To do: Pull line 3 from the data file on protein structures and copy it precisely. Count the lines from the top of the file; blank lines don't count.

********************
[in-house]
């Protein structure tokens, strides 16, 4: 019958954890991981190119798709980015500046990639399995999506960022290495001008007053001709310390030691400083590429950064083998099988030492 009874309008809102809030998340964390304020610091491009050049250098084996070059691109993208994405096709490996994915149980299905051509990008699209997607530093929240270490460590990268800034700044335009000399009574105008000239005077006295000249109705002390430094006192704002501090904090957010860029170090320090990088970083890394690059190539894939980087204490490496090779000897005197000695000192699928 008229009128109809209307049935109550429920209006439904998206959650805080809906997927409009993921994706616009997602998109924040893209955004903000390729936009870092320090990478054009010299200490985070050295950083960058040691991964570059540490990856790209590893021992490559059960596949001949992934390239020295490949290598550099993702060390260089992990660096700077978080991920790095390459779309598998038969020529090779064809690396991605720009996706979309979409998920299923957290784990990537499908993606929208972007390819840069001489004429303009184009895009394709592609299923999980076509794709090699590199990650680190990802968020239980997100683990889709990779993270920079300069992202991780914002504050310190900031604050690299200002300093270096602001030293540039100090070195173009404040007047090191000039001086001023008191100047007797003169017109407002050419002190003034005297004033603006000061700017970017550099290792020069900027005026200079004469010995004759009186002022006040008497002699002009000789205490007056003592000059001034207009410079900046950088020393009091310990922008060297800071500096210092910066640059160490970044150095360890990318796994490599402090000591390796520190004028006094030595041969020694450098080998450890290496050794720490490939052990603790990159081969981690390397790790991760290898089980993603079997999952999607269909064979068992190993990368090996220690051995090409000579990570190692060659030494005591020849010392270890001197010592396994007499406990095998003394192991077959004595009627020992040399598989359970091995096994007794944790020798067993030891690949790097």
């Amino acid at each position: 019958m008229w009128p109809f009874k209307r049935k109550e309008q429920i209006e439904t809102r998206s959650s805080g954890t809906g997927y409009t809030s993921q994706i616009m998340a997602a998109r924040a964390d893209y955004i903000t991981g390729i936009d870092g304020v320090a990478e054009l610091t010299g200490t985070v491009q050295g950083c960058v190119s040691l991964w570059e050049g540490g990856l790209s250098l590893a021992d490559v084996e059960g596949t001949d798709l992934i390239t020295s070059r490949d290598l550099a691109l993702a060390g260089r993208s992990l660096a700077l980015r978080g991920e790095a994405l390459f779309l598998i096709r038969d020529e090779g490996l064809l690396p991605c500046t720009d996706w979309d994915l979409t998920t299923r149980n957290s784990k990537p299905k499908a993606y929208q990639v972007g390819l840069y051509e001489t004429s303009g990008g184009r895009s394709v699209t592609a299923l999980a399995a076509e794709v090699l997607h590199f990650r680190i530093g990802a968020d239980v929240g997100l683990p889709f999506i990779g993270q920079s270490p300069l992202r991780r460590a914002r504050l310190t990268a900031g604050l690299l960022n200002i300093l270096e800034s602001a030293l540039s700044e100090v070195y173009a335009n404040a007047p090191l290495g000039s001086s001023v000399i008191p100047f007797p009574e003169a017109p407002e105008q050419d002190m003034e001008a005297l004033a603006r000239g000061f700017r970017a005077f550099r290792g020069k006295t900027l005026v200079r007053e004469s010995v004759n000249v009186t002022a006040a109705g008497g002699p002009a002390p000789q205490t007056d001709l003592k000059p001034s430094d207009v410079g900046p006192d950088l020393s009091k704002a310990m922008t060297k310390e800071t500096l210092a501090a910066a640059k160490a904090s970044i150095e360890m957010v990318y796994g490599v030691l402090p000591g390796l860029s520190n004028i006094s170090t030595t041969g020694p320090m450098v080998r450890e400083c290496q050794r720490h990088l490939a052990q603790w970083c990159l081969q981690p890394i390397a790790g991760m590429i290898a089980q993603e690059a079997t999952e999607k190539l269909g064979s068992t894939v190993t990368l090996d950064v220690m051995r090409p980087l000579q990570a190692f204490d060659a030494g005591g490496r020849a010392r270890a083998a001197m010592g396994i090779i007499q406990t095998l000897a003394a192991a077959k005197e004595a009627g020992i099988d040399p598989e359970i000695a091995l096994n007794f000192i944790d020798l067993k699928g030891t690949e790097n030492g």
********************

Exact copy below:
């Amino acid at each position: 019958m008229w009128p109809f009874k209307r049935k109550e309008q429920i209006e439904t809102r998206s959650s805080g954890t809906g997927y409009t809030s993921q994706i616009m998340a997602a998109r924040a964390d893209y955004i903000t991981g390729i936009d870092g304020v320090a990478e054009l610091t010299g200490t985070v491009q050295g950083c960058v190119s040691l991964w570059e050049g540490g990856l790209s250098l590893a021992d490559v084996e059960g596949t001949d798709l992934i390239t020295s070059r490949d290598l550099a691109l993702a060390g260089r993208s992990l660096a700077l980015r978080g991920e790095a994405l390459f779309l598998i096709r038969d020529e090779g490996l064809l690396p991605c500046t720009d996706w979309d994915l979409t998920t299923r149980n957290s784990k990537p299905k499908a993606y929208q990639v972007g390819l840069y051509e001489t004429s303009g990008g184009r895009s394709v699209t592609a299923l999980a399995a076509e794709v090699l997607h590199f990650r680190i530093g990802a968020d239980v929240g997100l683990p889709f999506i990779g993270q920079s270490p300069l992202r991780r460590a914002r504050l310190t990268a900031g604050l690299l960022n200002i300093l270096e800034s602001a030293l540039s700044e100090v070195y173009a335009n404040a007047p090191l290495g000039s001086s001023v000399i008191p100047f007797p009574e003169a017109p407002e105008q050419d002190m003034e001008a005297l004033a603006r000239g000061f700017r970017a005077f550099r290792g020069k006295t900027l005026v200079r007053e004469s010995v004759n000249v009186t002022a006040a109705g008497g002699p002009a002390p000789q205490t007056d001709l003592k000059p001034s430094d207009v410079g900046p006192d950088l020393s009091k704002a310990m922008t060297k310390e800071t500096l210092a501090a910066a640059k160490a904090s970044i150095e360890m957010v990318y796994g490599v030691l402090p000591g390796l860029s520190n004028i006094s170090t030595t041969g020694p320090m450098v080998r450890e400083c290496q050794r720490h990088l490939a052990q603790w970083c990159l081969q981690p890394i390397a790790g991760m590429i290898a089980q993603e690059a079997t999952e999607k190539l269909g064979s068992t894939v190993t990368l090996d950064v220690m051995r090409p980087l000579q990570a190692f204490d060659a030494g005591g490496r020849a010392r270890a083998a001197m010592g396994i090779i007499q406990t095998l000897a003394a192991a077959k005197e004595a009627g020992i099988d040399p598989e359970i000695a091995l096994n007794f000192i944790d020798l067993k699928g030891t690949e790097n030492g």